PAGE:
Category Archives: Healthy

May Love With Food Box

I’m excited about May’s Love With Food box.


There are key lime cookies from J&M, sweet potato chips from One Potato Two Potato, Revolution herbal teas, tarallino from Terre Di Puglia, sea salt caramels from Le Caramel, tropical peach drink mix from Flavorz Organic, Giddy Up & Go granola, and flavored sea salts from The Spice Lab.  These are all things I enjoy.


March Love With Food

Here’s the March Love With Food box.  The theme is Flavors of the World.


It includes some yummy sea salt and vinegar cassava chips by Wai Lana in Hawaii and delicious chai spice macaroons by Emmy’s Organics.  I haven’t gotten to everything in the box, but it all sounds good.  We’re already fans of Walker’s shortbread, so that was quickly dunked in tea.


Creamy Greek Pasta Salad

I made this Creamy Pasta Salad with Greek Yogurt Feta Dressing from Collecting Memories.  It is really good.  I mixed everything together and didn’t use a food processor for the dressing.  I didn’t use garlic cloves, red onion or greens.  Instead, I added chopped cucumber and more black olives.  I also used garden pasta instead of ditalini.  I would recommend using less garlic powder, say 1 teaspoon.


Asparagus Chips

Yes, you read that right.  Asparagus chips.  I recently made roasted brussels sprouts and loved them.  I thought, why not make roasted asparagus.  The asparagus came out so crispy and delicious, I called them asparagus chips.  They are easy to make.  Just wash and snip tough ends off asparagus spears.  Lightly coat with olive oil and sea salt.  Spread on a cookie sheet (I line the cookie sheet with aluminum foil for easy clean up).  Bake 400 degrees for about 40 minutes, and yum!  (I roast the brussels sprouts the same way.)  It’s OK if they get dark, as that is when they are super crispy.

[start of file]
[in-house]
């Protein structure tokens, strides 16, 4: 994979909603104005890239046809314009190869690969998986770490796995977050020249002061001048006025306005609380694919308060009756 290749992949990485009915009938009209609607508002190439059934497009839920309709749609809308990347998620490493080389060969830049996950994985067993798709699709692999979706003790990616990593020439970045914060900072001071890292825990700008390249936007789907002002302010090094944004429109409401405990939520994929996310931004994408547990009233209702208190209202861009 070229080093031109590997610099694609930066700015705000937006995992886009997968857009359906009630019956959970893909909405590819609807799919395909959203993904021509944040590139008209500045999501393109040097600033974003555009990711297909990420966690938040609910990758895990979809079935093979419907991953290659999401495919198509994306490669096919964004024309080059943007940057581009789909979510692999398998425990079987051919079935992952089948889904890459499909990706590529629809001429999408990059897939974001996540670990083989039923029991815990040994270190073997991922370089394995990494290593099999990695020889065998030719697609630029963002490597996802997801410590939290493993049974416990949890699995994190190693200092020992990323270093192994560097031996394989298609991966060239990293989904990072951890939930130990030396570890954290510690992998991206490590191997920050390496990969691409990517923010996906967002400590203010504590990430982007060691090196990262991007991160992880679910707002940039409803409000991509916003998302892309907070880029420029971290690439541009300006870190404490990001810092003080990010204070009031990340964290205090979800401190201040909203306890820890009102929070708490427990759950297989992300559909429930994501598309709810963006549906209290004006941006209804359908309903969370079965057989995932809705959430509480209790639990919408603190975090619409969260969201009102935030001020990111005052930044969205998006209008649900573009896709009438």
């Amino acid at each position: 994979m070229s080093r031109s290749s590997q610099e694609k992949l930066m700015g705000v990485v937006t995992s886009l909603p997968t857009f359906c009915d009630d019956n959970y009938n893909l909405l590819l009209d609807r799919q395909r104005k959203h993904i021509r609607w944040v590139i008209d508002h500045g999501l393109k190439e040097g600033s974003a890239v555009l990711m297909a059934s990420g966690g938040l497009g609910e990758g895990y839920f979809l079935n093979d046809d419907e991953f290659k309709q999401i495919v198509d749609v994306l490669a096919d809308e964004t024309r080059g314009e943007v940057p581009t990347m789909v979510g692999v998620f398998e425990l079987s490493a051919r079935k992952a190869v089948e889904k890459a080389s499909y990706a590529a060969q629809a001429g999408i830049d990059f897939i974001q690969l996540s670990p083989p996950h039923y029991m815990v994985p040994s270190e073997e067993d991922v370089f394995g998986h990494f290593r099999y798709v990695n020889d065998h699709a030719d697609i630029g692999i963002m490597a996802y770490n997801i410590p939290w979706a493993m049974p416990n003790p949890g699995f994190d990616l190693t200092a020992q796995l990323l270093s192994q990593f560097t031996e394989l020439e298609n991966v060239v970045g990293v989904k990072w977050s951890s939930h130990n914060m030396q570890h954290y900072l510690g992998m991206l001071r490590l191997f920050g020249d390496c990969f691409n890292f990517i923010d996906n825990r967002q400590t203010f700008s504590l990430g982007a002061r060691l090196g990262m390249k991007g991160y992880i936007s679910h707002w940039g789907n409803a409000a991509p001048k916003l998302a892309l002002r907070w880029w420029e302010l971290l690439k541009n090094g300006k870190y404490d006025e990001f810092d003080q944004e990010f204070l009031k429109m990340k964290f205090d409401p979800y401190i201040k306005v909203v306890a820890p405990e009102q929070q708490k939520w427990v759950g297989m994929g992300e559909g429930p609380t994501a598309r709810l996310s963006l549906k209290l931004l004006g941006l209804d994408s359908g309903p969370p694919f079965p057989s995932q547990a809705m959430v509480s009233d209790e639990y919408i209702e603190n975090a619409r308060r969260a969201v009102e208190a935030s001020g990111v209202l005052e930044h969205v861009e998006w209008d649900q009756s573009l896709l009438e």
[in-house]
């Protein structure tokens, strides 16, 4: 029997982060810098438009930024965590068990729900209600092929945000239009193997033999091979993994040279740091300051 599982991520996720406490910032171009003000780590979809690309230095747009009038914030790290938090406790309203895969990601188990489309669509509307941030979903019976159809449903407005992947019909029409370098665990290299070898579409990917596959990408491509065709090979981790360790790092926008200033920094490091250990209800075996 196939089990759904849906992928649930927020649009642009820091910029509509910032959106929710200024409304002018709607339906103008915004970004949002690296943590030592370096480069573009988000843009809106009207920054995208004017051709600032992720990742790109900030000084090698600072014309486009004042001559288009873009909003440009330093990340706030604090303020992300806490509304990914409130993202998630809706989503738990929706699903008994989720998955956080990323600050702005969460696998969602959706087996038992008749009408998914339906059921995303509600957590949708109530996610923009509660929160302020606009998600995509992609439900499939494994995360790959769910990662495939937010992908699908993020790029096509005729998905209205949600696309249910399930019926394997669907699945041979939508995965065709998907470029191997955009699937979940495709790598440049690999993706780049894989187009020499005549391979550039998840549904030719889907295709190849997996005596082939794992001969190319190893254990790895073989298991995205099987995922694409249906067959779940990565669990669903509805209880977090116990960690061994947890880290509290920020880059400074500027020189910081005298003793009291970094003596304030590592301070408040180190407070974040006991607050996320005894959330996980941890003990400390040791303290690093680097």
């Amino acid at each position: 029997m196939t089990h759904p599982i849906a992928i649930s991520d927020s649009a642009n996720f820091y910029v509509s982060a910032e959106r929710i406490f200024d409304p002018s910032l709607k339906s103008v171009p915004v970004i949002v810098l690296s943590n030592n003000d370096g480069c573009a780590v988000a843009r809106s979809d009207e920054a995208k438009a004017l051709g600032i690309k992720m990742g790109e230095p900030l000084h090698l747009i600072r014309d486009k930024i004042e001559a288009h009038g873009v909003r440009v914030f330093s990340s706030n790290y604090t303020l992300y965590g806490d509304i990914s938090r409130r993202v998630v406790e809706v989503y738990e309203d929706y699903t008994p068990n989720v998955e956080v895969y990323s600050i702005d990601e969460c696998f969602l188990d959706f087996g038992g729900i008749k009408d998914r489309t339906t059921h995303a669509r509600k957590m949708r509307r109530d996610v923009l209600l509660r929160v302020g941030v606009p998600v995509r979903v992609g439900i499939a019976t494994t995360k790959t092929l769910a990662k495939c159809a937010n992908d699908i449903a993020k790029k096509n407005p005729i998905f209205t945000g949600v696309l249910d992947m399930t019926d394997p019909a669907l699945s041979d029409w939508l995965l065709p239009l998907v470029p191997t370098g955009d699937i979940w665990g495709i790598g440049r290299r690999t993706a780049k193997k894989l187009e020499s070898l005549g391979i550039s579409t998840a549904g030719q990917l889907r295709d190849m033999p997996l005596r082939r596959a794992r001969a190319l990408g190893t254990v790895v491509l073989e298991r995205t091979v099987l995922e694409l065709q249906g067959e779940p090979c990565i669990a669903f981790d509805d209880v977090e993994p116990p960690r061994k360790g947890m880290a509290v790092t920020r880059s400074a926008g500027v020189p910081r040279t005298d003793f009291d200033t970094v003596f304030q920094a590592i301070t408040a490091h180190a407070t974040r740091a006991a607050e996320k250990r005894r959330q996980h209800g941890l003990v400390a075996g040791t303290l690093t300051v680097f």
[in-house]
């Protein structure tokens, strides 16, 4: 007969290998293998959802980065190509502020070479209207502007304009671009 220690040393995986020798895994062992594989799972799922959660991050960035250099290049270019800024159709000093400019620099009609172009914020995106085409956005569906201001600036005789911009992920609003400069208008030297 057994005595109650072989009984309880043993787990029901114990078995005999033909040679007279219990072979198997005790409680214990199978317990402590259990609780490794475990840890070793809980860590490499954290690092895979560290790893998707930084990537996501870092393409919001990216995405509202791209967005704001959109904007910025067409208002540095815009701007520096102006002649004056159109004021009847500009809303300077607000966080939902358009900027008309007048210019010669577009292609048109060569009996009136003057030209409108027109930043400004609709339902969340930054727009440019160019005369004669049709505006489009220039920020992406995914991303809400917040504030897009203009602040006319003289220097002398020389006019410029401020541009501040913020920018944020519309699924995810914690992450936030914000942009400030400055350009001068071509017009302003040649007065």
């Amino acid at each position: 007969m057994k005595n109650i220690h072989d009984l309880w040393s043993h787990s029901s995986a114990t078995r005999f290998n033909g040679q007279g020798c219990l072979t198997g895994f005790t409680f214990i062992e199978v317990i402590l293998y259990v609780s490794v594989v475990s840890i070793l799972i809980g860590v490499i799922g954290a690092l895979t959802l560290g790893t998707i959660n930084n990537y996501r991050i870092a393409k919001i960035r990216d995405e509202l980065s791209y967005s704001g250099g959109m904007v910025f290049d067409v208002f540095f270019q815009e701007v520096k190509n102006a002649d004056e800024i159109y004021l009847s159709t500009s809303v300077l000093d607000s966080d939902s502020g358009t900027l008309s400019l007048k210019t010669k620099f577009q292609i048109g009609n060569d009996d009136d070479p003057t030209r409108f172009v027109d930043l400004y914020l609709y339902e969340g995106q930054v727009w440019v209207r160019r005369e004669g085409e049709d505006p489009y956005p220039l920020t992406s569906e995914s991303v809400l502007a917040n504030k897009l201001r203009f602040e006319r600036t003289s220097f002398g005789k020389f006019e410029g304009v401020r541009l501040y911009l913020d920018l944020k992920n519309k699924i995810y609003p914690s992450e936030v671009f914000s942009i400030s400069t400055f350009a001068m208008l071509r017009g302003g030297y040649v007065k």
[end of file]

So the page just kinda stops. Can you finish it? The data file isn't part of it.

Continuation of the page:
February Love With Food Box


I got my February Love With Food box.  This box came with a fun, heart-shaped food clip.  I liked the Beanitos tortilla chips made from beans.  I’m not a big fan of chips, but I like the idea of eating chips that have protein when I do eat them.  I also liked the Mario snack olives.  This is a great idea for traveling and bringing to work.  I’m all about healthy low carb snacks.  I was happy that the Back to Nature graham cookies don’t have soy.  I can’t seem to find a graham cracker that doesn’t have soy.  And who can resist Emily’s chocolate-covered blueberries?  Everything is this box is enticing!


Cool Ranch Roasted Chickpeas

I recently made these cool ranch roasted chick peas from Vegan Yack Attack.  I’d never had roasted chickpeas and wanted to try them.  Well, these are an addictive snack.  I did not add nutritional yeast or onion powder, and I didn’t use fresh chives but dried ones.  But this has got me wanting to experiment with other herbs/spices on chickpeas.  They are really great!


In addition, the dressing is great to make a chickpea salad, which I did instead of roasting some of the chickpeas, adding some tomatoes.


January 2014 Love With Food Box

For those of you who get Love With Food, you probably already know the January 2014 box was a little late.  But it was chock full of goodies.


I’m already a fan of Blue Diamond almond snack packs.  I’m trying to avoid soy as much as possible, so if soy was in any of these products, I gave them away.  I did try the Lovely superfood chews.  They are like an organic version of Starburst.  The first one I tried was really yummy with a burst of sweet fruit flavor.  The other two were a little too herbal for me.


Honey-Glazed Sesame Almonds


I’m a fan of these Sahale almonds with cranberries, honey, sesame seeds and sea salt, so when I saw the recipe for honey-glazed sesame almonds on Oh Sweet Paleo, I had to try them.  These are a delicious and easy-to-make snack!

African Peanut Stew